Republican Rep. Mike Johnson of Louisiana was elected speaker of the House of Representatives on Wednesday, ending a three-week leadership crisis that has paralyzed Congress.
Vice chairman of the House Republican conference and a hard-right conservative, Johnson had maintained a low public profile until he was thrust into the spotlight this week after securing the party’s nomination for speaker.
All 220 Republicans who cast a ballot voted for Johnson — despite his being the fourth nominee tapped by the GOP conference in two weeks as the deeply divided party repeatedly failed to put forward a candidate who had enough support.
In an address to Congress after his election, Johnson said the first bill he would bring to the House floor is a resolution expressing solidarity with Israel in its war against Hamas.
“We are going to show not only Israel but the entire world that the barbarism of Hamas that we have seen play out on our television screens is wretched and wrong,” Johnson said.
“We want our allies around the world to know that this body of lawmakers is reporting again to our duty stations,” the Louisianan said. “Let the enemies of freedom around the world hear us loud and clear: The people’s house is back in business.”
All 209 Democrats who voted Wednesday cast their ballot for Minority Leader Rep. Hakeem Jeffries, D-N.Y.
President Joe Biden called Johnson to congratulate the speaker and said he looks forward to working together to find common ground, according to the White House.
Johnson managed to rally the GOP conference behind his bid after recalcitrant Republicans rejected the three previous nominees — House Majority Leader Steve Scalise of Louisiana, Rep. Jim Jordan of Ohio and Majority Whip Tom Emmer of Minnesota.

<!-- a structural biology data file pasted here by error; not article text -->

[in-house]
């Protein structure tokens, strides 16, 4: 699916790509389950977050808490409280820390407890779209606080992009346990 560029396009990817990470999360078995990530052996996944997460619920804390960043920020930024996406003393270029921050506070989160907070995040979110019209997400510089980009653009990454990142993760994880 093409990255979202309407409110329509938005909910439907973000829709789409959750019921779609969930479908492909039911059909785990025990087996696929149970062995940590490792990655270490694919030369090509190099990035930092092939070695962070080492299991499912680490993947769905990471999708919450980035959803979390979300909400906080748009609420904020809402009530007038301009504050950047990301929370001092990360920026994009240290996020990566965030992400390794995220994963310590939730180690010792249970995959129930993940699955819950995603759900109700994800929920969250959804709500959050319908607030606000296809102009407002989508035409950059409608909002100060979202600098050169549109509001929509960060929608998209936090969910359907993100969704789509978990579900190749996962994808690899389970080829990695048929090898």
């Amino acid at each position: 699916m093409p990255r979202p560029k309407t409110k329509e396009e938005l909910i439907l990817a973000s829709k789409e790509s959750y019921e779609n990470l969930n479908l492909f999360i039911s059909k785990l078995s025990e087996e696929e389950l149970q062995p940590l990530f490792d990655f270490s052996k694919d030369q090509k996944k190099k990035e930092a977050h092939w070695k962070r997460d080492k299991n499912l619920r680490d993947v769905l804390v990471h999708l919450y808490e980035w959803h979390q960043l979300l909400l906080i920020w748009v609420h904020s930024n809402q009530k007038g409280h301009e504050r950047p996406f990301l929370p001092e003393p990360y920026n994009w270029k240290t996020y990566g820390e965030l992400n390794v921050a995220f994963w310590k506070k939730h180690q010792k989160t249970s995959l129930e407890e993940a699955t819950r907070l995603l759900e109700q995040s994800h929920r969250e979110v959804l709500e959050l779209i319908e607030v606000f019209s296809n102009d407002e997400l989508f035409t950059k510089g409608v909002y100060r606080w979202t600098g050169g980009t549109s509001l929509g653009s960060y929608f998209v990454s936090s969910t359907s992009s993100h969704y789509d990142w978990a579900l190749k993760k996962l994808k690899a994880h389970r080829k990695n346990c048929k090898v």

Johnson’s bid received a boost Wednesday from former President Donald Trump, who encouraged Republicans to vote for the Louisianan.
He also consolidated the backing of several moderate New York Republicans who had been reluctant to support some of the more hardline conservatives who sought the top job.
Johnson, who is serving his fourth term in Congress, will wield the gavel as America faces a looming government shutdown, Israel wages war on Hamas, and Ukraine struggles to beat back Russia’s invasion.
The House needs to pass spending legislation by Nov. 17 to keep the government running, and Biden has called on Congress to approve emergency security assistance for Israel and Ukraine.
Johnson told Republicans in a letter Monday that he would propose a temporary measure to fund the government through Jan. 15 or April 15, as the House works to pass the 12 appropriation bills needed to keep federal agencies running through the entire fiscal year.
Johnson voted against legislation in September that has kept the government running through November, and he has opposed assistance for Ukraine in the past. The Louisiana Republican said earlier this month that the House needs to take all necessary action to help Israel destroy Hamas.
Johnson is a staunch social conservative who participated in Republican efforts to overturn Biden’s 2020 election victory.
He filed a legal brief in support of a lawsuit that sought to block the certification of Biden’s victories in Georgia, Pennsylvania, Michigan and Wisconsin. Johnson then supported objections in Congress to the certification of Arizona’s and Pennsylvania’s 2020 presidential results.
Johnson also served on Trump’s legal team during the former president’s first impeachment.
He previously did legal work for the Alliance Defending Freedom, an ultraconservative advocacy group that litigates to restrict abortion access and prohibit same-sex marriage.
Correction: This article has been updated to reflect that Johnson did legal work for the Alliance Defending Freedom. A previous version misstated the organization’s name.